Once you realise that the continued success of social media is based on, and rooted in, the users thereof and the material they (we!) produce it is acknowledged that we hold the power – we determine our online persona. This has two broad consequences. Firstly, that we are able to play a role online, we can be a totally different person with a different identity than in real-life. There is a sense of anonymity where the “online you” doesn’t have to be “the real you.” People can choose to totally reinvent themselves, be an exaggerated version of who they really are, or conversely actually be themselves! This can be incredibly liberating – I’m thinking of people who, for varying reasons, aren’t able to come out as homosexual to their family, colleagues, classmates for instance. Having an online community where no one really knows who you are enables you to talk with people with the same interests, the same issues, the same sexuality. Secondly, we have the power to choose precisely what we do and don’t publish online. We can tailor our appearance (filtering a selfie, only posting “perfect” photos), we can cherry-pick the news about ourselves we share (racing to tell followers we’ve got a new job, but neglecting to mention we were fired from the last one) and we can choose to let people just what we’re up to (someone uploading countless photos of them quaffing champagne against a backdrop of a crystal clear sky and golden beach doesn’t mean that’s their norm). For the audience that can be extremely disconcerting. I constantly compare my life, job, activities, happiness levels to friends online. The rational Nathan is fully aware that false idylls are rife on social media – that many are only promoting a “perfect” lifestyle, but I do find myself comparing how dull and mundane my life is compared to those I follow online. Remembering that the user dictates what the audience sees is key. If social media usage plays a substantial role in your daily life, it is vital, for your emotional wellbeing, that you can make the distinction between the virtual (the online) and real-life. Don’t get tricked into a state of mind where online gratification replaces a hug from a friend, some verbal kind words or physical social interaction; don’t blur the line.
Finally, the aspect of social media specifically from the user’s point of view, and something that sadly has come to define my own online persona is the fact that I prolifically used (and the past tense usage there is very much deliberate) Twitter as a platform to cry out for attention when I was going through period of poor mental health. You can read about the background to my mental illness so I shan’t regurgitate that here, but a longstanding feeling or worthless (which, yes, does still exist to varying degrees) and an overwhelming sense of loneliness and isolation has resulted in me needing, far more regularly than normal, to be told that I’m okay – that I’m more than okay, that I’m important in someone’s life, loved, not always second best or the last resort. I suffer from Athazagoraphobia – a debilitating fear of being forgotten, ignored or replaced. I only actually realised a few weeks ago that growing up I only received a loving response, or affection, skin-on-skin contact, when I was injured. I often found myself sitting alone during my school years and would only be noticed (heard) when in tears – I never gained emotionally or socially on my own merits – I always excelled in education, but even when seventeen years of schooling culminated in getting a First Class degree at university, I still didn’t feel valued or worthy of respect. Desperately Tweeting statements like “I am nothing,” or “Why do I always end up alone?” only makes (and has made) people turn away. Desperation is a very unattractive trait and one that absolutely does not result in what I wanted – to be told that I matter. With all of us now having an audience, small or large, to broadcast ourselves to, it’s all-too-easy to throw out a cry for help, to grasp any slither of affirmation that may come from someone behind a computer screen. We need to be mindful of the value, and significance, of such. I have made some truly wonderful friends through social media and I need to believe that this has happened not due to them pitying me, or having to be nice to me in case I get upset, but because I play a positive role in their lives.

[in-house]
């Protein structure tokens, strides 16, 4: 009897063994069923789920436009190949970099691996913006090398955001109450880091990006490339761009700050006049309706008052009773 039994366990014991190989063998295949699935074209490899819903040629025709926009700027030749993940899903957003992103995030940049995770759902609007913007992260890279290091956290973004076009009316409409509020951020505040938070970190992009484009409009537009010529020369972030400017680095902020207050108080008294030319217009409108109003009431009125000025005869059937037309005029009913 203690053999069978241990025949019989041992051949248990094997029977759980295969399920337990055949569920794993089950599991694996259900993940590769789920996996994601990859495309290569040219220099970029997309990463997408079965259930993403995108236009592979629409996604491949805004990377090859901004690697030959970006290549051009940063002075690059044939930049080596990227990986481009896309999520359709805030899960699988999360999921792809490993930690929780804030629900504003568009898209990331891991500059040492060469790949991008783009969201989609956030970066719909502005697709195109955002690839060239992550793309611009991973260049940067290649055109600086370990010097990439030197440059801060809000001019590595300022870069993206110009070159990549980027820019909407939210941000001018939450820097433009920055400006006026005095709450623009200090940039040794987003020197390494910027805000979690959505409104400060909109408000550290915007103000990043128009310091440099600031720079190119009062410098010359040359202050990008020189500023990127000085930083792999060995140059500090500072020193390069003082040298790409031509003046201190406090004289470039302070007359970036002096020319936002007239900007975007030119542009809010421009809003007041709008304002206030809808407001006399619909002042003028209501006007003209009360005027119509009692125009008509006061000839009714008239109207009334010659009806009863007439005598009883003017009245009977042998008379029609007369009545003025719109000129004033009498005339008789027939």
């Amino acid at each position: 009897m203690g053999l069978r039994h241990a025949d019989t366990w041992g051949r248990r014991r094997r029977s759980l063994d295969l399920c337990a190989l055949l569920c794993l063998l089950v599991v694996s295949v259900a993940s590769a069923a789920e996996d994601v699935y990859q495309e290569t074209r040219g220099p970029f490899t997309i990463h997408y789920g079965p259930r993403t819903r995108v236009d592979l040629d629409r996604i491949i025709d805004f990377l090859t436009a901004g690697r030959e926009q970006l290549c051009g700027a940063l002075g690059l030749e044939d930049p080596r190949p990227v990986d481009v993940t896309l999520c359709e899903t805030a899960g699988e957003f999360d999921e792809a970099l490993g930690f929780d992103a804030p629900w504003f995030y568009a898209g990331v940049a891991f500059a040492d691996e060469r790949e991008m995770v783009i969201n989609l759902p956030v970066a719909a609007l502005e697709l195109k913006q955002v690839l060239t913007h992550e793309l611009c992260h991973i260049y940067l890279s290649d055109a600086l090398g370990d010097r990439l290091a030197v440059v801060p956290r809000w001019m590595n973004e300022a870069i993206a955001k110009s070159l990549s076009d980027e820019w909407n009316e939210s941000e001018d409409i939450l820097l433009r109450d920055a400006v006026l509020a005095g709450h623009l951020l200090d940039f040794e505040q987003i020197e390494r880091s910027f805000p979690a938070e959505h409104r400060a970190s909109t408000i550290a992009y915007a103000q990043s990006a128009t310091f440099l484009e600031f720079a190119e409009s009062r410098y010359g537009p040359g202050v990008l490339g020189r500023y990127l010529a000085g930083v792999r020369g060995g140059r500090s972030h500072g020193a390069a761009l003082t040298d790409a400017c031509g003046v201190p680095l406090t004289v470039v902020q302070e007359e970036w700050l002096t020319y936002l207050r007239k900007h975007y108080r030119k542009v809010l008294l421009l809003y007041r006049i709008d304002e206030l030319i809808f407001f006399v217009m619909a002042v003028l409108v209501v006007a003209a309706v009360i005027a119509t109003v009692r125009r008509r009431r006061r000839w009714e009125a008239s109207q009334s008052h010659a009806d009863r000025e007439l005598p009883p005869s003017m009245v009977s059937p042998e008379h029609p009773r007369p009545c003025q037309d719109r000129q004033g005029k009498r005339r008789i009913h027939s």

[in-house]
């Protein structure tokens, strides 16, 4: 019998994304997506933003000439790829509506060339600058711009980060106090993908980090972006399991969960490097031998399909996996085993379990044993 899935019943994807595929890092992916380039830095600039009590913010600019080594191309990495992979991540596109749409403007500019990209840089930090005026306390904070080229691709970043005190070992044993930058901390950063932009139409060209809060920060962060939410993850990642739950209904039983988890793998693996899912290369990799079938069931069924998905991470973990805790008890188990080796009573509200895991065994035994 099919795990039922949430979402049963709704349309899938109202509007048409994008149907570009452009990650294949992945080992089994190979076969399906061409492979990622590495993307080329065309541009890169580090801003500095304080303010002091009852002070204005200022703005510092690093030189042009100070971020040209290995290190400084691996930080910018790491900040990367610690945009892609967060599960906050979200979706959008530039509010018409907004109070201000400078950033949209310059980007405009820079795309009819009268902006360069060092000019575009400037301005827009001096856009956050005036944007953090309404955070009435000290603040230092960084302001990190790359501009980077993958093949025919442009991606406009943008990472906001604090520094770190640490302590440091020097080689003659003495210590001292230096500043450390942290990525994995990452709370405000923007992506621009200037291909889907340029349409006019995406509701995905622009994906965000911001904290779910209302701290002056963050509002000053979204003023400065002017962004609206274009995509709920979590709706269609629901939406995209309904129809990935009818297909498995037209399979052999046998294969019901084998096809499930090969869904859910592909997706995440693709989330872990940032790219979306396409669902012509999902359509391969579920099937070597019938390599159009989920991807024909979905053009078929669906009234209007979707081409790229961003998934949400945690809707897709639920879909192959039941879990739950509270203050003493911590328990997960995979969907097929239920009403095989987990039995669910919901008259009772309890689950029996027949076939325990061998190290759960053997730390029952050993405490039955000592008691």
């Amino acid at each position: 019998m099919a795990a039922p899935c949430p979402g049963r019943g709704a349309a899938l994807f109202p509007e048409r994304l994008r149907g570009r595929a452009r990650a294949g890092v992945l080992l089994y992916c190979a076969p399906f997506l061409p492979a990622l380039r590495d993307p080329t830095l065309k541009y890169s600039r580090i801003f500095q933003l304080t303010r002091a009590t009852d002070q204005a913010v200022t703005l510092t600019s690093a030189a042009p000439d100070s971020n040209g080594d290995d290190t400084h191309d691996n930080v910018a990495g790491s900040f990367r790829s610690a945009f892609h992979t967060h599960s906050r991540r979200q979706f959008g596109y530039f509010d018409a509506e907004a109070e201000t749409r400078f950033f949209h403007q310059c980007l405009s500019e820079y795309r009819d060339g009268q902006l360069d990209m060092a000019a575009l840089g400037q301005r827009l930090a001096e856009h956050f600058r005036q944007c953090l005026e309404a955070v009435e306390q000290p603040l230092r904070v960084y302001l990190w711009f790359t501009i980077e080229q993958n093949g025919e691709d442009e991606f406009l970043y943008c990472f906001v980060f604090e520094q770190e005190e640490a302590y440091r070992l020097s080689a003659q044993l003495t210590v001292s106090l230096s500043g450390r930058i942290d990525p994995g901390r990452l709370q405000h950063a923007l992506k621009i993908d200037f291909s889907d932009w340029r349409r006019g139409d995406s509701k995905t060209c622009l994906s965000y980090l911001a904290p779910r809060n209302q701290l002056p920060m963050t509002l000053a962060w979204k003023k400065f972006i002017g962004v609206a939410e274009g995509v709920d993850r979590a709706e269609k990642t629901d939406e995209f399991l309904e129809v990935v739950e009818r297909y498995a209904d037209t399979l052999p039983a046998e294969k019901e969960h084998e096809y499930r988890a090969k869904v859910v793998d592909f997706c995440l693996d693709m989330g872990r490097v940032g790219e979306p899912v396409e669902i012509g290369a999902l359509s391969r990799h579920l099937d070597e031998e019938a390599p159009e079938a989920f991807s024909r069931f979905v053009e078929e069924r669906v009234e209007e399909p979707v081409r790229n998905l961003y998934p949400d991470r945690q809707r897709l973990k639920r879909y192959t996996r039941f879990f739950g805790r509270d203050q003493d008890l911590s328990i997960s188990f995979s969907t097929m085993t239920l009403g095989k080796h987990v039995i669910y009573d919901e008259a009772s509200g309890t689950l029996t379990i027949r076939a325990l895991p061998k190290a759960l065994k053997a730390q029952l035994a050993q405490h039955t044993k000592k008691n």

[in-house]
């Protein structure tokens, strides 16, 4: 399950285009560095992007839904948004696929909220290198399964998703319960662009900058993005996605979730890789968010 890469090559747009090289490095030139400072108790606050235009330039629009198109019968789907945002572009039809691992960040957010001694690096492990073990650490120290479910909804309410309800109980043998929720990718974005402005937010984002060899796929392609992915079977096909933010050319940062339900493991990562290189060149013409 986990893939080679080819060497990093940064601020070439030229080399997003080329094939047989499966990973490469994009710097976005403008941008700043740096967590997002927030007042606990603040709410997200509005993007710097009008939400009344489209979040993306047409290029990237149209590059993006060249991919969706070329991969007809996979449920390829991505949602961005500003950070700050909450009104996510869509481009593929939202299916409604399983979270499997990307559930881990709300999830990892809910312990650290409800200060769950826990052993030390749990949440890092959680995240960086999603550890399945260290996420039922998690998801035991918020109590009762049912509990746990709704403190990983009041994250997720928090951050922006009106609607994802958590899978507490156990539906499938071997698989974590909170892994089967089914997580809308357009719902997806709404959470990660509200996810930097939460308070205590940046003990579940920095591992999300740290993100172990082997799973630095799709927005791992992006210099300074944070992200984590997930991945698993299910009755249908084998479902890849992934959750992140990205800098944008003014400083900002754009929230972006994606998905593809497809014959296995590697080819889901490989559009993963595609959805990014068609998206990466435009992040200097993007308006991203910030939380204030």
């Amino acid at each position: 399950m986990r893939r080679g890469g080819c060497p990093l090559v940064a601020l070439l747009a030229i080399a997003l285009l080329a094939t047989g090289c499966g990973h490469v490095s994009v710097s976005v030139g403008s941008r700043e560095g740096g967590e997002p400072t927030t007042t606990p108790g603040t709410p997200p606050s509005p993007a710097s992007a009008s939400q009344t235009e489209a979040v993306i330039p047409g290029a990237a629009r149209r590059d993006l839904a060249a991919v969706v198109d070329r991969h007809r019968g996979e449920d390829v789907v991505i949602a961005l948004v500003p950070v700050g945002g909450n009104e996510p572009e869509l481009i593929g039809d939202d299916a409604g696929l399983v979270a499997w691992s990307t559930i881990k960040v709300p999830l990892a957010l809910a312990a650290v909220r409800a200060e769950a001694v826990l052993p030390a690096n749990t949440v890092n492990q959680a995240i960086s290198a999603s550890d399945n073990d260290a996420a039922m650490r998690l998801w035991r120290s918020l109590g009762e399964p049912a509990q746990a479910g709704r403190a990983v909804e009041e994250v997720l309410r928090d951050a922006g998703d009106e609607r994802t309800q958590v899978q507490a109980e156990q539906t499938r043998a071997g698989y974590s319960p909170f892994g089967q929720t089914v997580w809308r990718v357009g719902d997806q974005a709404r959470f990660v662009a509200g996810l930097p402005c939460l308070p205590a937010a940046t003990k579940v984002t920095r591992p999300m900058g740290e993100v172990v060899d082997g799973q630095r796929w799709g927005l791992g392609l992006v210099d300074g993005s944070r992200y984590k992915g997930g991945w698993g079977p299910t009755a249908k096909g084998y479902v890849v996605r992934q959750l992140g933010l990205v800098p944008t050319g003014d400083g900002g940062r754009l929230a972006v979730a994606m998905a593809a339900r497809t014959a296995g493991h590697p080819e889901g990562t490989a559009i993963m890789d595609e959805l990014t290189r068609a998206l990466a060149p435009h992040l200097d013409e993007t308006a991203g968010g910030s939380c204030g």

How we portray ourselves online and the degree to which we immerse ourselves in social media has varying consequences, both for us as users and our audience. How we form relationships is evolving, how we interact with the wider world is shifting. As technology continues to develop and the role social media plays in society grows ever-larger, we need to remember this now more than ever and take precautions to enable us to use it wisely and prudently.